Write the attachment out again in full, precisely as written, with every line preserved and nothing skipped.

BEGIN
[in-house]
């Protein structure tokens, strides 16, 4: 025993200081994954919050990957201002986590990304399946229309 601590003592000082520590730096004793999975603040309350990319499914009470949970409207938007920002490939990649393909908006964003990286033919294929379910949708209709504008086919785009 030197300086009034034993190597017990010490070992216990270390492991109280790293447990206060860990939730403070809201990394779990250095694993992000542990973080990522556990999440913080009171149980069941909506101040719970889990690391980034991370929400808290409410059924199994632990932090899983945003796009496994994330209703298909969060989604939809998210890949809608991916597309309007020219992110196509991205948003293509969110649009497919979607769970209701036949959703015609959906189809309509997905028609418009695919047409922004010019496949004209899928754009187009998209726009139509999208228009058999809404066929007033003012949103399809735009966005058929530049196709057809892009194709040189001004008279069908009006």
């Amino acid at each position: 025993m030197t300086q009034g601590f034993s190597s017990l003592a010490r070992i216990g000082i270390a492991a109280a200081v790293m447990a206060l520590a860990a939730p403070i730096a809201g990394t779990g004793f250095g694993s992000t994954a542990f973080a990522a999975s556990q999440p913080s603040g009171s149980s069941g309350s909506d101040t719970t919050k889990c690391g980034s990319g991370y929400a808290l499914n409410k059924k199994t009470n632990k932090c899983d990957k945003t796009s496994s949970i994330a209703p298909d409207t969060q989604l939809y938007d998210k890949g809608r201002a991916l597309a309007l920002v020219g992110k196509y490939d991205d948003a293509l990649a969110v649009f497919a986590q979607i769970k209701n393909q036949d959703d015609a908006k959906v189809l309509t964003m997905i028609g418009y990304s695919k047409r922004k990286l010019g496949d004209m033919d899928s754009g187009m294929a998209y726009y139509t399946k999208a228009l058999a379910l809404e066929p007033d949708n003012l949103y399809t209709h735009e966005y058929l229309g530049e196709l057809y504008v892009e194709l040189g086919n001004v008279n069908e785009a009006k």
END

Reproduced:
[in-house]
């Protein structure tokens, strides 16, 4: 025993200081994954919050990957201002986590990304399946229309 601590003592000082520590730096004793999975603040309350990319499914009470949970409207938007920002490939990649393909908006964003990286033919294929379910949708209709504008086919785009 030197300086009034034993190597017990010490070992216990270390492991109280790293447990206060860990939730403070809201990394779990250095694993992000542990973080990522556990999440913080009171149980069941909506101040719970889990690391980034991370929400808290409410059924199994632990932090899983945003796009496994994330209703298909969060989604939809998210890949809608991916597309309007020219992110196509991205948003293509969110649009497919979607769970209701036949959703015609959906189809309509997905028609418009695919047409922004010019496949004209899928754009187009998209726009139509999208228009058999809404066929007033003012949103399809735009966005058929530049196709057809892009194709040189001004008279069908009006």
């Amino acid at each position: 025993m030197t300086q009034g601590f034993s190597s017990l003592a010490r070992i216990g000082i270390a492991a109280a200081v790293m447990a206060l520590a860990a939730p403070i730096a809201g990394t779990g004793f250095g694993s992000t994954a542990f973080a990522a999975s556990q999440p913080s603040g009171s149980s069941g309350s909506d101040t719970t919050k889990c690391g980034s990319g991370y929400a808290l499914n409410k059924k199994t009470n632990k932090c899983d990957k945003t796009s496994s949970i994330a209703p298909d409207t969060q989604l939809y938007d998210k890949g809608r201002a991916l597309a309007l920002v020219g992110k196509y490939d991205d948003a293509l990649a969110v649009f497919a986590q979607i769970k209701n393909q036949d959703d015609a908006k959906v189809l309509t964003m997905i028609g418009y990304s695919k047409r922004k990286l010019g496949d004209m033919d899928s754009g187009m294929a998209y726009y139509t399946k999208a228009l058999a379910l809404e066929p007033d949708n003012l949103y399809t209709h735009e966005y058929l229309g530049e196709l057809y504008v892009e194709l040189g086919n001004v008279n069908e785009a009006k």